Cherington said, “I’ve said this before, Winning and losing always has more to do with the players than anything else. I don’t question the effort of the players. I think our players fought, battled, and worked hard, fought out of tough things. It’s not a question of effort. In some level, the players on the team, it’s a reflection of me. It’s a reflection of the front office. So if players win or lose, more than anything else I need to be accountable for that, and I am accountable for that.”

Cherington also said Valentine’s communication with the coaching staff has been better.

“I think it’s improved,” he said. “I think, candidly, there were some moments earlier in the season when it probably wasn’t working as well as it needed to,’’ he sai.d “The collective dynamic between the coaches and Bobby wasn’t where we wanted it to be, which isn’t entirely unexpected given the change and the way it happened. But I do know that there’s been a real effort, more recently, amongst the coaches themselves and Bobby to put whatever miscommunication had occurred in the past behind them and move forward and do the job that they’re all here to do, which is to help the players get ready to play, and I believe that effort’s being made.”

Asked whether he was happy with the state of the clubhouse, Cherington said, “No, but I don’t know that it could have yet, with the way we’ve played. It’s never going to look quite the way you want it to, when our record is less than we want it to be. I think, candidly, the answer is no. But I expect that the better we play and the more we put ourselves in the best position to play, the more it will look like the clubhouse culture that we want.”

Henry told the Globe he never had a conversation with either Valentine or Will Middlebrooks about Valentine’s sarcastic comment (“Nice inning kid,” after Middlebrooks made two misplays) that made its way to the front office.

Cherington said, “I know how strongly Bobby supported Will, going back to spring training, and how much he wanted him in the lineup when he got called up and how much he still wants him in the lineup and how much time he’s spent with Will. So I don’t think it’s a question of whether the manager supports Middlebrooks, which unfortunately we’ve spent a couple of days talking about. I don’t think there’s any question about how much Bobby supports Will and wants him to do well.”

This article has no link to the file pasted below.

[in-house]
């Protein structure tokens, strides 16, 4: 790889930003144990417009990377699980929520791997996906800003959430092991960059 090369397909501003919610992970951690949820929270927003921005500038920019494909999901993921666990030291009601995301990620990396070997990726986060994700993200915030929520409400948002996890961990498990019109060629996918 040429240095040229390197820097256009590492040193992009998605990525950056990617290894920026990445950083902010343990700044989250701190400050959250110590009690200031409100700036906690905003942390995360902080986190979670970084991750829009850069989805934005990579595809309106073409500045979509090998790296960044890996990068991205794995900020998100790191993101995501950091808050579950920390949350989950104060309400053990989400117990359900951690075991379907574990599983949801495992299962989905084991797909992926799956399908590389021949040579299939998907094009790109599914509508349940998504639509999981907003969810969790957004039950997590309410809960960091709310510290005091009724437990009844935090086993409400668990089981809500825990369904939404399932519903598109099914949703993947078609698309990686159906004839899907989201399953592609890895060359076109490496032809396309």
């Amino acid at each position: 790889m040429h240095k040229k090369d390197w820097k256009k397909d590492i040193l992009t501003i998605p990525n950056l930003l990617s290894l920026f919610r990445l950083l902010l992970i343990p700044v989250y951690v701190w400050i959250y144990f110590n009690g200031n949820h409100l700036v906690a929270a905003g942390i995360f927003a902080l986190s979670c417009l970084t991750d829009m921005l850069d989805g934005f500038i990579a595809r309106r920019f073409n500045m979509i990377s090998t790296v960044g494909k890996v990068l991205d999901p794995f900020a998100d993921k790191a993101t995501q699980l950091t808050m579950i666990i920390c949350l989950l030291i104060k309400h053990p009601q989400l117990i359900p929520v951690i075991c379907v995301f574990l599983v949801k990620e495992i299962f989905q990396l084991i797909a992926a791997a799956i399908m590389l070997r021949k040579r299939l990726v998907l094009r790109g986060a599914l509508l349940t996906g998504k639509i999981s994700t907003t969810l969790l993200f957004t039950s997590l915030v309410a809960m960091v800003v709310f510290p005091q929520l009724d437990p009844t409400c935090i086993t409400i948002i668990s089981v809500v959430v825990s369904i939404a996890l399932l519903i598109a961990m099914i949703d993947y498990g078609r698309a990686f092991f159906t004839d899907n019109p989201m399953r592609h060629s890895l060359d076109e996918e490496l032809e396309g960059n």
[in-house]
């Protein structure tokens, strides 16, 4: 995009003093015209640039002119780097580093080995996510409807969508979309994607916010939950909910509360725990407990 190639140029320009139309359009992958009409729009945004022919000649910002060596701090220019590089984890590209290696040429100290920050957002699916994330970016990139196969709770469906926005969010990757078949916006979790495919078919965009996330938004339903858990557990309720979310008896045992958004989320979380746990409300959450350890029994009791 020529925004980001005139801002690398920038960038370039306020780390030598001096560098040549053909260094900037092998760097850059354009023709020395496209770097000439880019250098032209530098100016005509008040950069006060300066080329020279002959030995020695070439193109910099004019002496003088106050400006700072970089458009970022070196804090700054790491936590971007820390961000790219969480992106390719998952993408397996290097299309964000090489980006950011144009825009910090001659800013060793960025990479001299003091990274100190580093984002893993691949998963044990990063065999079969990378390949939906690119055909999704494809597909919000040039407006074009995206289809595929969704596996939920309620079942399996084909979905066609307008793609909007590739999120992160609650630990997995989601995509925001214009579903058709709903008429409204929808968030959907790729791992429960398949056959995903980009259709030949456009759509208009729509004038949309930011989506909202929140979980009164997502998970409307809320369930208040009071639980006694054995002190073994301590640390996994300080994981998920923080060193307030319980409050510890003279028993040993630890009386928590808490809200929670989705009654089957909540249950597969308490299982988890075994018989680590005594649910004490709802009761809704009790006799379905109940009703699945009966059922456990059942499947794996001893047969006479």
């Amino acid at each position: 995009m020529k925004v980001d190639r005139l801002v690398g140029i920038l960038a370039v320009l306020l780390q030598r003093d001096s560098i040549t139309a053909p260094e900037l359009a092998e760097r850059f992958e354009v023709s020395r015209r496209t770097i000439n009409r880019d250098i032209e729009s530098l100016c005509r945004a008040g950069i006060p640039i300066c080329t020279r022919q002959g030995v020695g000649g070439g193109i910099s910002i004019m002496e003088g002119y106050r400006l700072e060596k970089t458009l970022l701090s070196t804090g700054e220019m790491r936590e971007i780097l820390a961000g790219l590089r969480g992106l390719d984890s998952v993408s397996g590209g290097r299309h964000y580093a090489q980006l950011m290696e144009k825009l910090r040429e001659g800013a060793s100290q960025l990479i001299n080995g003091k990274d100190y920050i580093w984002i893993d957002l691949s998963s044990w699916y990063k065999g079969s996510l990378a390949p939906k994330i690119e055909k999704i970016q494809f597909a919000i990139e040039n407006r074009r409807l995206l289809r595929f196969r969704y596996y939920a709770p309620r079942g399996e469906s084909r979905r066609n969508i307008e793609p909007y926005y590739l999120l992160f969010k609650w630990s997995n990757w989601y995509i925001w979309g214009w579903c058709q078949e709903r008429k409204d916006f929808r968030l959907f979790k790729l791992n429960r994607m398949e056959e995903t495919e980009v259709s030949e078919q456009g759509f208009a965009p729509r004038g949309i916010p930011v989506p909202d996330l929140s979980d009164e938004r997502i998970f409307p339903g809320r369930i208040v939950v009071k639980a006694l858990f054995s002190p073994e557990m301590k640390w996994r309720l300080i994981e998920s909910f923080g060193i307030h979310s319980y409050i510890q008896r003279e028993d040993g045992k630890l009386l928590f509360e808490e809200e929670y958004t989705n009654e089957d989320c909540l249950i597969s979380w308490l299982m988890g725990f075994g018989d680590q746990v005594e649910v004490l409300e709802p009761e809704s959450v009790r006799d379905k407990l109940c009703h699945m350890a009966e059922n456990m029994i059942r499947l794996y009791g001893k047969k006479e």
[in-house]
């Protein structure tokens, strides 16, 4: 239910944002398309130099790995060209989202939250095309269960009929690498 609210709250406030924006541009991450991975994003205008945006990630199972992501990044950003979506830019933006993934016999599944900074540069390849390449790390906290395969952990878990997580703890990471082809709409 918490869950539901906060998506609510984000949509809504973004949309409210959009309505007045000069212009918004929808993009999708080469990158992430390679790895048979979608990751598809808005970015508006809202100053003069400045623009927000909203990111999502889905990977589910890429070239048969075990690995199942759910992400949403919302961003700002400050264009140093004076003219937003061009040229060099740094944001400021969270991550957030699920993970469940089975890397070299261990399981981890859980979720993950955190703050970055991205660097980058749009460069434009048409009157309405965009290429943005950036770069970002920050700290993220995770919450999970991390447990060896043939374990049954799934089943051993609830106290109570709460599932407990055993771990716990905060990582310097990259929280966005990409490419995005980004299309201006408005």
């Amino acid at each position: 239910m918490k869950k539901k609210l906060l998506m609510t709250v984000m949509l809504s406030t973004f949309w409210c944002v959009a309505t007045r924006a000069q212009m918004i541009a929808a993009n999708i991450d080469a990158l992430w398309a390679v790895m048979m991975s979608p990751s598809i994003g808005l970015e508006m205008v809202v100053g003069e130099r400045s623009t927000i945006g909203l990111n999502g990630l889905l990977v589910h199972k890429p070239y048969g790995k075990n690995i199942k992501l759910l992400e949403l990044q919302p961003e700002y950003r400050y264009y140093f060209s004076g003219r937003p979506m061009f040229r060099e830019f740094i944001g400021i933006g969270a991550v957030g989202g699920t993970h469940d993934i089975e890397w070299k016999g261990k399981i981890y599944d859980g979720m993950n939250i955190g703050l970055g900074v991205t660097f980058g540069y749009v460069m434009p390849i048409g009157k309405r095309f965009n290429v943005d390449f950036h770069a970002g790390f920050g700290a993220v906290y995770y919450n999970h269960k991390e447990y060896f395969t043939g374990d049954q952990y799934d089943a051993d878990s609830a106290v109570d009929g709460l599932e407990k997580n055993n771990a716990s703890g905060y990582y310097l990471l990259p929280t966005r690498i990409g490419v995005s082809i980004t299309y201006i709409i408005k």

About a player complaining about Valentine, Cherington said, “I think occasionally it’s appropriate for ownership to talk to the players. They have a lot at stake here, so they should do that. I don’t see it as any different than in any other year.

“No players are running up the back stairs. I’ve had conversations with players in the open light of the clubhouse. I’ve had conversations on the phone, just like any other year, and the content of those conversations will be private, but I can tell you that they’ve been constructive. It’s been focused on what’s going on out here and trying to get this better.”

Henry also addressed reports that his ownership group is not engaged in the team.

“The notion that we are not present and not attending games is misleading to the public,” Henry wrote. “Tom, Larry, and I seldom miss home games. This year is no different. We seldom miss a telecast when on the road if we aren’t there. This is a 365-day-a-year sport for us — as it is for Ben and for Bobby. Even when we are away we discuss issues daily. Just because we aren’t answering all media questions doesn’t mean we aren’t on the job. We are.

“Our commitment to winning is unabated. That is our focus. We continue to have the 2nd highest payroll among the 30 clubs. We have been at this for more than 10 years in Boston, and winning is just as much our focus today as it was when we took over.”

After Monday’s game, Valentine said he was aware of the statements made by Henry and Cherington.

“I regret they had to do it,’’ Valentine said. “If my record was better they wouldn’t have had to do it. But I totally appreciate it. If they felt it was necessary, I think it’s good for the guys.”

Nick Cafardo can be reached at cafardo@globe.com or on Twitter @nickcafardo